On Christmas night (25 December) 1999, in the village of Benteng on Togian Island, three unidentified hawk-owls were watched by torchlight, hunting from perches in a garden. They were medium-sized true owls, lacking ear tufts, with a dark, pale-scalloped mantle, darkish facial disc, grey bill, white underwings and undertail patterned with fine black spots, and pale underparts with broad pale brown streaks on the upper breast, becoming less dense on the abdomen. Ninox burhani is only known from the islands of Malenge, Togian and Batudaka in the Togian archipelago off central Sulawesi, Indonesia. Aural encounters, on Waleabahi Island to the east, believed to relate to this species imply it is widespread in moderate numbers throughout the archipelago. It may be declining but current trends have not yet been studied. A resident of lowland and hill forest it has been recorded in scrubby woodland surrounded by evergreen forest and also in mixed gardens and sago swamp, at elevations from sea level to 400 m. As the species is largely forest-dependent, continuing forest clearance represents a threat.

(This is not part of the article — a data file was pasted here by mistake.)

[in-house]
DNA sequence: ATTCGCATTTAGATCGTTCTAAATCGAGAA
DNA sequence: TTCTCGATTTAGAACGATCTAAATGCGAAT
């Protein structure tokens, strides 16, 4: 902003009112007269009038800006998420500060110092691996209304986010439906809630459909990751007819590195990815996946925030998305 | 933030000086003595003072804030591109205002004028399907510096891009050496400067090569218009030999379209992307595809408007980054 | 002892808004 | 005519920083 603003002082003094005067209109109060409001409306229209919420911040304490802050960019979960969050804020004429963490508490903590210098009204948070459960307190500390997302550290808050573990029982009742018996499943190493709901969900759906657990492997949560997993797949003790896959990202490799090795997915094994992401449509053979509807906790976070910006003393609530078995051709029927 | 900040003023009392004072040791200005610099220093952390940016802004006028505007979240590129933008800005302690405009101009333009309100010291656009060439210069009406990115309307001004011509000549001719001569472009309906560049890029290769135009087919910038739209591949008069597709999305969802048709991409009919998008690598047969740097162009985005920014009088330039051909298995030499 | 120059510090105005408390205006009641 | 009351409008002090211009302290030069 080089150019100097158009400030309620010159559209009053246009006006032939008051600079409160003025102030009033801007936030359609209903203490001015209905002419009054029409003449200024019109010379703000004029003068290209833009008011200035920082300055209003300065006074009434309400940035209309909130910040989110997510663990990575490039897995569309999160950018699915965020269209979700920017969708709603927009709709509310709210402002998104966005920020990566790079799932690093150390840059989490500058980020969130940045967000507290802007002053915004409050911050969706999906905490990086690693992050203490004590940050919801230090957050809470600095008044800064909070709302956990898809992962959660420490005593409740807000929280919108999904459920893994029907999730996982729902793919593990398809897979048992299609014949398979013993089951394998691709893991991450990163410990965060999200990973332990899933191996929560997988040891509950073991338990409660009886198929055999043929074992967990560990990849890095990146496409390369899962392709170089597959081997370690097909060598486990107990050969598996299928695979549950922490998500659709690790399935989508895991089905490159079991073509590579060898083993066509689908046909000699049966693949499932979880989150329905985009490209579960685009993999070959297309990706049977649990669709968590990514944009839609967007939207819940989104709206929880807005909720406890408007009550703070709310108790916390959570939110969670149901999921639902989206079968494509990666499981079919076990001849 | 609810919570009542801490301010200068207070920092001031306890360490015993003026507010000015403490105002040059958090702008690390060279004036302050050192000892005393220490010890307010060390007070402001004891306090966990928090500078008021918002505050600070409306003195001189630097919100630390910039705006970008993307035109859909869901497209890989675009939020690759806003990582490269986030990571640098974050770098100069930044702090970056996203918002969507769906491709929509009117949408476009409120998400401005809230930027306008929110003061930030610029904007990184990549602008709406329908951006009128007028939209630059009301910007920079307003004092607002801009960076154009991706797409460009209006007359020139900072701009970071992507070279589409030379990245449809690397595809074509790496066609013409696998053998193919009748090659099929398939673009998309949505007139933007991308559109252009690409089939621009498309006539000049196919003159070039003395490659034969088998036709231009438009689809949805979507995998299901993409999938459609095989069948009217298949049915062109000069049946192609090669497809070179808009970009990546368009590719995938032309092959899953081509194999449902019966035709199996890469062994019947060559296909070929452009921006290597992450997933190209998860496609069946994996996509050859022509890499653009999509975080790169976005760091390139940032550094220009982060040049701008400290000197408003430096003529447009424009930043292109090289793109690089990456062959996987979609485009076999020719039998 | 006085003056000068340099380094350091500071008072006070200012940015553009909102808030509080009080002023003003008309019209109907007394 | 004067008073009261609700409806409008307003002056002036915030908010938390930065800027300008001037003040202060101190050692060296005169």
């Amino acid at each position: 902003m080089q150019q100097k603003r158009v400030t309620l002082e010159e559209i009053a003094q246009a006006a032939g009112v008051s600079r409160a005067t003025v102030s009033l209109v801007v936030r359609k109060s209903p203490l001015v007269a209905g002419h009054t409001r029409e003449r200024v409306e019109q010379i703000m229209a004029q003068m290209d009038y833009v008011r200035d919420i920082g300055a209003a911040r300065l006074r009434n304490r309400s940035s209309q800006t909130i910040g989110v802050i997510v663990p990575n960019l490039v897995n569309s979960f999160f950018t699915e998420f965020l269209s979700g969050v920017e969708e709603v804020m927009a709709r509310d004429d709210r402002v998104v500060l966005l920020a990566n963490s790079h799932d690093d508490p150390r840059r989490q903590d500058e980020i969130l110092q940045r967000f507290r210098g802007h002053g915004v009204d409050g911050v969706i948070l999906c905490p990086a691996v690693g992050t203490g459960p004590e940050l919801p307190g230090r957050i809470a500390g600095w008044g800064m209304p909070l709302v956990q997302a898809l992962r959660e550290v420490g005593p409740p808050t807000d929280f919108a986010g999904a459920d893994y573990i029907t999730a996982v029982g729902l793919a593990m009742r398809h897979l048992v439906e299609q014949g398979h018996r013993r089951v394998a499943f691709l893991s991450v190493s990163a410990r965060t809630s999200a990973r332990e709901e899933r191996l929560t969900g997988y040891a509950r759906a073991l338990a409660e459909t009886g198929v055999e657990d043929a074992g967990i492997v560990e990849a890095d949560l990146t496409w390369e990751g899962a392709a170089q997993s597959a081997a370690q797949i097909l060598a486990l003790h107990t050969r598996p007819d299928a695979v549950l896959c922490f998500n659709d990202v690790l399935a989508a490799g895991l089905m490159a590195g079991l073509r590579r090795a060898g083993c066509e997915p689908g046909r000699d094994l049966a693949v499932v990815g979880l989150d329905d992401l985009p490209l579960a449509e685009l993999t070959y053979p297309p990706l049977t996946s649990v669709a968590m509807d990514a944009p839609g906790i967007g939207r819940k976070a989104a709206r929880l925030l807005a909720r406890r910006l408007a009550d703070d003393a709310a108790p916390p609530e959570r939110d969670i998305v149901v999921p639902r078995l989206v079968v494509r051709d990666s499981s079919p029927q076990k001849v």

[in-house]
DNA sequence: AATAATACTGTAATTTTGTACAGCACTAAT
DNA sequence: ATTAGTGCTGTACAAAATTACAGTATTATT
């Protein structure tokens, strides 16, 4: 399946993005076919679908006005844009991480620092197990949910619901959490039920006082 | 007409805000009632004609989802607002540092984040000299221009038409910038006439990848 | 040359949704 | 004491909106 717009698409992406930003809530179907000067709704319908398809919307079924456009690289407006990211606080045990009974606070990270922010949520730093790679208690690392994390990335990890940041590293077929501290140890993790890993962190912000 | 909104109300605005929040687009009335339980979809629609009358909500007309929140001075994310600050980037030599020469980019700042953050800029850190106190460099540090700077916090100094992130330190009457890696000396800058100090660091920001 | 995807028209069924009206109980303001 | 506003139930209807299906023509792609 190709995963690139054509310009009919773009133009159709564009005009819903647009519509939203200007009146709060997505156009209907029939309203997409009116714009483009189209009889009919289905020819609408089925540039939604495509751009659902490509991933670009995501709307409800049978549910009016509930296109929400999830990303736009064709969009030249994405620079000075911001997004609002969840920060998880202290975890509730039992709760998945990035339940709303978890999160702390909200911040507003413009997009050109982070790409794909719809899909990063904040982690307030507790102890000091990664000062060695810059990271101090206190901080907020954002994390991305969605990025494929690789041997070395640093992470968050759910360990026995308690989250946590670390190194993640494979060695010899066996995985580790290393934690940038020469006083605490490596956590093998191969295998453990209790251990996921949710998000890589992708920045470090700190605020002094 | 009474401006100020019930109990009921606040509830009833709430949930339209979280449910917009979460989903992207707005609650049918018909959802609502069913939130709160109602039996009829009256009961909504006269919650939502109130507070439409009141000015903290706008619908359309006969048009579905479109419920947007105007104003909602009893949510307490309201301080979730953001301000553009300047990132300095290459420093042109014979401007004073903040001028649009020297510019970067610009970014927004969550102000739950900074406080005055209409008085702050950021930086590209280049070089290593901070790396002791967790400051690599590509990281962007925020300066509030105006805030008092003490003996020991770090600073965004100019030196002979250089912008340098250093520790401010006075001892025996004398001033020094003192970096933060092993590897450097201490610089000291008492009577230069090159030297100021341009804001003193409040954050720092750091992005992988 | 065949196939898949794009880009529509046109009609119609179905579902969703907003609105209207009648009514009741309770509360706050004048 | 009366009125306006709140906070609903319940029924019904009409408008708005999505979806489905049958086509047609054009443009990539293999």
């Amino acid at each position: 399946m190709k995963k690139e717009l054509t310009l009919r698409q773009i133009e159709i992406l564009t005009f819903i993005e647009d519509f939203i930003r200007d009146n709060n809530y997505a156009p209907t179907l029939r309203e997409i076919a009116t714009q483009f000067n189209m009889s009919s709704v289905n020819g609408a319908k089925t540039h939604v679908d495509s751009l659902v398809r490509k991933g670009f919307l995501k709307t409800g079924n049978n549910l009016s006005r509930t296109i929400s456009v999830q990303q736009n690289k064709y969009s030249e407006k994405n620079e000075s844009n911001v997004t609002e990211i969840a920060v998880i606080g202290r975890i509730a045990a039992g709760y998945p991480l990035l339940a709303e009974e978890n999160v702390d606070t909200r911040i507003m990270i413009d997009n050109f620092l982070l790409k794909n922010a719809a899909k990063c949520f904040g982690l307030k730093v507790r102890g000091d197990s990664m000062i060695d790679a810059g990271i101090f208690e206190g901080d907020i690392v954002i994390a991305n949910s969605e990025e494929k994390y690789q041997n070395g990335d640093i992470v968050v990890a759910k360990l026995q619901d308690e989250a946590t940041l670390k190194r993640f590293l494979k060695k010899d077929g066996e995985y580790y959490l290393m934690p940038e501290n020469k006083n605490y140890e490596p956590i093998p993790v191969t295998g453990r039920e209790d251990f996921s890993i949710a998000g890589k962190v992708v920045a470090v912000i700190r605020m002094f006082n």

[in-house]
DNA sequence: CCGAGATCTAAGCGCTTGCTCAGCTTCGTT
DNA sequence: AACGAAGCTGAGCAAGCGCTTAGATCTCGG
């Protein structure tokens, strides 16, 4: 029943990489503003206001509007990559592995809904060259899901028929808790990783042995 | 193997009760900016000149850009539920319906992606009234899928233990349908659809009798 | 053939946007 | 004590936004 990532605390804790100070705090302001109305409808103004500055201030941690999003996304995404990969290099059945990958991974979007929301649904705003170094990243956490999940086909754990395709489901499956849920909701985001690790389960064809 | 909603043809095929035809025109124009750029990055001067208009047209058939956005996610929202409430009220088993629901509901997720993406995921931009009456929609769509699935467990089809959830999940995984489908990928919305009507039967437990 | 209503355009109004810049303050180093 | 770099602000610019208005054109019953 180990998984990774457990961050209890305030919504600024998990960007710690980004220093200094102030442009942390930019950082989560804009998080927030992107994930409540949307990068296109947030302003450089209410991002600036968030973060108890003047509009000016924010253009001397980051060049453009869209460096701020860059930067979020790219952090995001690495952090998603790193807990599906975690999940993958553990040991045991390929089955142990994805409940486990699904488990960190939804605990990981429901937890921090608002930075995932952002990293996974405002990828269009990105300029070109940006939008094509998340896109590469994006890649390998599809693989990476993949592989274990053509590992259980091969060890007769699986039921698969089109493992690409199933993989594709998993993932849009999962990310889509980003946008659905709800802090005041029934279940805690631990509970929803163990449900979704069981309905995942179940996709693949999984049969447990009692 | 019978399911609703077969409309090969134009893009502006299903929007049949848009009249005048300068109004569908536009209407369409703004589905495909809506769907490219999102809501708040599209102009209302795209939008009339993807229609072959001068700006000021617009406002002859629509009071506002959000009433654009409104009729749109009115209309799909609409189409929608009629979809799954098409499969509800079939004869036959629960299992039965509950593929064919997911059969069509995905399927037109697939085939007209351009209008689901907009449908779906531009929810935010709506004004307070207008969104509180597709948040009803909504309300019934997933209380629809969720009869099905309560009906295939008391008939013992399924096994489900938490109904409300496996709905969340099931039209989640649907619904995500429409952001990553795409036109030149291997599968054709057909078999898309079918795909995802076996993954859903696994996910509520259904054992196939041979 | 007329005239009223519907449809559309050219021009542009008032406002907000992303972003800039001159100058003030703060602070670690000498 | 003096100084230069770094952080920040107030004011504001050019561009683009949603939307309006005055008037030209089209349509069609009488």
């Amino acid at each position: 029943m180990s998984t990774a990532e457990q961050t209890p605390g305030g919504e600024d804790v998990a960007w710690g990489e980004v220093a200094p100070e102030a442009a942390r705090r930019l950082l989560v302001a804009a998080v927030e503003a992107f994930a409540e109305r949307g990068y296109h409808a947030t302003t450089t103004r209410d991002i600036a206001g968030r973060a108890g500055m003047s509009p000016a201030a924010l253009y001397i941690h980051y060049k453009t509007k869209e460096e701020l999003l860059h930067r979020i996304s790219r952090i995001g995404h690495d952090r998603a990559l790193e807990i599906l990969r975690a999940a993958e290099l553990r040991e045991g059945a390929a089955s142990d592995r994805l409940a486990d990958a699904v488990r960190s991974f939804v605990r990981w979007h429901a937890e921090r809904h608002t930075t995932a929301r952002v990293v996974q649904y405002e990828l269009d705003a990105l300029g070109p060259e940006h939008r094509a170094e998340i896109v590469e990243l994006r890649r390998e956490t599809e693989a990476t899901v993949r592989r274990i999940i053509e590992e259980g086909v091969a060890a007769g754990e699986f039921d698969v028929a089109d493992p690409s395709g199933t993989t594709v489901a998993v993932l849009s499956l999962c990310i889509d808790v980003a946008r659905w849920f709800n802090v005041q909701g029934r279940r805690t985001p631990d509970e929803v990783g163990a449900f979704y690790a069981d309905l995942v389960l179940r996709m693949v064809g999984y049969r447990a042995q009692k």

Indrawan, M. & Somadikarta, S. (2004) A new hawk-owl from the Togian Islands, Gulf of Tomini, central Sulawesi, Indonesia Bulletin of the British Ornithologists’ Club 124:160-171